“Why would anyone think this program was adequate for kids formerly in care but not kids currently in the system?” Morrison asked. “It’s a double standard, and we shouldn’t force this vulnerable population to enter this dysfunctional program.”

    Members of the Senate called on the Illinois Department of Healthcare and Family Services and the Illinois Department of Children and Family Services to focus on fixing the program before the second round of roll outs. 

  • Senator MorrisonSPRINGFIELD – Following a wave of corruption and indictments among state officials, Senator Julie Morrison (D-Deerfield) is calling on lawmakers to pass a comprehensive ethics package, including restrictions on revolving door lobbying, updates to the statement of economic interest forms and new provisions regarding conflict of interest.

    “People should not be allowed to be a lawmaker one day and a lobbyist the next,” Morrison said. “Stopping lawmakers from auditioning for jobs with special interests while still in office will help end the glaring corruption taking place in Springfield.”

    Since joining the Illinois Senate in 2013, Morrison has introduced bills each session to block the lawmaker-to-lobbyist revolving door. Those measures would prohibit lawmakers who resign from their post from taking jobs as Illinois lobbyists for a certain amount of time after they retire. However, they never made it through the legislature.

    “I have tried to pass comprehensive revolving door policies for years, but it wasn’t seen as a high priority by all members of the General Assembly, despite the corruption happening around them,” Morrison said. “I am pleased Gov. JB Pritzker called on legislators to pass a revolving door provision during his State of the State address Wednesday.”

    Morrison is a co-sponsor of Senate Bill 2463, which prohibits statewide elective officials, members of the General Assembly and administrative heads of state agencies from lobbying within two years of termination of service.

    “A majority of states already have an anti-revolving door policy, and it’s time for Illinois to get with the times,” Morrison said. “There must be a fine line between who is a government official and who works for a special interest group.”

    Illinois is just one of 13 states that does not have a revolving door policy.

    During the legislative session, Morrison is lead sponsor of two other ethics-related bills – Senate Bill 2506 and Senate Bill 1827.

    Senate Bill 1827 would create changes to the statement of economic interest form that must be completed by a number of state employees, candidates running for office and public officials to ensure they do not have financial ties to subjects they are working on.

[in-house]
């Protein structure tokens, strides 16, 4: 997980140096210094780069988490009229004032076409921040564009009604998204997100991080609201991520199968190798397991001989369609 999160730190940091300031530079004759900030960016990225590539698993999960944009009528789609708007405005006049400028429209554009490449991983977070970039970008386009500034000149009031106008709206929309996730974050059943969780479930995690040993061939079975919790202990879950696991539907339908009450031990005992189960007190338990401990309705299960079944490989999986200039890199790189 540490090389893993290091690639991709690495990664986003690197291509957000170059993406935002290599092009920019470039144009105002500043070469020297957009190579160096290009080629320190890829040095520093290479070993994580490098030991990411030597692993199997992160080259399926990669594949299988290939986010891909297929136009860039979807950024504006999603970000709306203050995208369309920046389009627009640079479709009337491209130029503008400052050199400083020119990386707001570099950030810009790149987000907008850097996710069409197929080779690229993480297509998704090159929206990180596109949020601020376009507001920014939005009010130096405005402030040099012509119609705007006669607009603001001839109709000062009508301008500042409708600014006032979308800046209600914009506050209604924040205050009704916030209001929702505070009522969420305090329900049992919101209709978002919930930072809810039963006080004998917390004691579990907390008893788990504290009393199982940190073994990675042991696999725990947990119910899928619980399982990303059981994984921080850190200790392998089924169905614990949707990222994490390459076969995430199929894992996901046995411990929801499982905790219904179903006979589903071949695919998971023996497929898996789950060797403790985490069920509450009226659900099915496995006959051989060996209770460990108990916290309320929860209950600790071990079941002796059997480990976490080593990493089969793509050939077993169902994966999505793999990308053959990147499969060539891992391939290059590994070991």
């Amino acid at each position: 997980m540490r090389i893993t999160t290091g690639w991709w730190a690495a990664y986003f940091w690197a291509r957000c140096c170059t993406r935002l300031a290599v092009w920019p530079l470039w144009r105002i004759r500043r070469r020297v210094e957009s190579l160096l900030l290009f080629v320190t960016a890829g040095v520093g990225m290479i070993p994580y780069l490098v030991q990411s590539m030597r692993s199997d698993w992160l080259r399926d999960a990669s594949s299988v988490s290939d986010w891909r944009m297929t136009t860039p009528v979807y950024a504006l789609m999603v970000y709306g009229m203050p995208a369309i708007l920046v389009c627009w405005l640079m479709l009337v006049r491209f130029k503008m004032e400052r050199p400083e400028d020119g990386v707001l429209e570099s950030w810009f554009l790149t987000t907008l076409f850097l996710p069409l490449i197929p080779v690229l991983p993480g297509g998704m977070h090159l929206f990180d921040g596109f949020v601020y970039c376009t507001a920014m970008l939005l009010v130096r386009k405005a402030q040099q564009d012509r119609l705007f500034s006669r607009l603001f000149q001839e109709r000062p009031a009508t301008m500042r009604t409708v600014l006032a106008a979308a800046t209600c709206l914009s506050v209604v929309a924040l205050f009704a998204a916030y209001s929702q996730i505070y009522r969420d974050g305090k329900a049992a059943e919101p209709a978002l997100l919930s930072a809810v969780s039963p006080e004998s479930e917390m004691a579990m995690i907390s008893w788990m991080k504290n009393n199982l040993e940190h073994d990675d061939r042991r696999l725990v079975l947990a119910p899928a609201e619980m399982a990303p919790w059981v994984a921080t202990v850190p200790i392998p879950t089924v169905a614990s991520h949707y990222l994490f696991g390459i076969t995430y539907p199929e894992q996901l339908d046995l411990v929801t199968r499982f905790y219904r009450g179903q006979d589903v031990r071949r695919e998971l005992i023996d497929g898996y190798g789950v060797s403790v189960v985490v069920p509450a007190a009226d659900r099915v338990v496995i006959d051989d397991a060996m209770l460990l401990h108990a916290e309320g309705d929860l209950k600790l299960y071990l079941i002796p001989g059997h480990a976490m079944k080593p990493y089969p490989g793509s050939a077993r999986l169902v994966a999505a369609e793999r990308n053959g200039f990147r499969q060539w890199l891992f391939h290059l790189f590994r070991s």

Additionally, SB 2506 requires members of the General Assembly to disclose if they have conflicts of interest on measures they are taking official action on – which includes voting for a bill.

  • EpiPenSPRINGFIELD – The price of EpiPens has greatly increased over the years, causing people with certain allergies to forgo purchasing the life-saving medication. State Senator Julie Morrison (D-Deerfield) strives to offset the burdensome cost by requiring insurers to cover medically necessary epinephrine injectors.

    “With increases in food allergies and other serious allergic conditions, people are relying on EpiPens more than ever,” Morrison said. “Nobody with a serious allergy should go without an epinephrine injector simply because they cannot afford one.”
    Senate Bill 2457 – sponsored by Morrison – requires insurers to cover medically necessary EpiPens for all people – regardless of their age.

  • morrison 012120SPRINGFIELD – State Senator Julie Morrison (D-Deerfield) commends Medline Industries for taking steps to decrease ethylene oxide emissions from its Waukegan plant.

    “Ethylene oxide causes cancer,” Morrison said. “We took action last year to ensure the emission of this harmful substance is no longer the cause of numerous deaths across the north suburbs.”

    Medline Industries temporarily closed its Waukegan-based medical device sterilization operation to install nearly $10 million in upgrades to make the plant compliant with state laws regulating ethylene oxide, the company announced Tuesday.

    Two measures co-sponsored by Sen. Morrison, both which passed in 2019, prohibit the renewal of any permits for facilities that violate federal or state standards for ethylene oxide emissions. The other puts emission limits on non-sterilization facilities that emit ethylene oxide and requires them to obtain a permit from the IEPA. That permit must include a site-specific cap on the business’ ethylene oxide emissions.

    Medline said Tuesday that it has been working “around the clock” to finish the upgrade to install the emissions abatement equipment, but must close down for a few weeks to complete the final stages of testing. Late last year, Vantage Specialty Chemicals Facility in Gurnee also completed improvements necessary to bring the plant up to the state’s guidelines.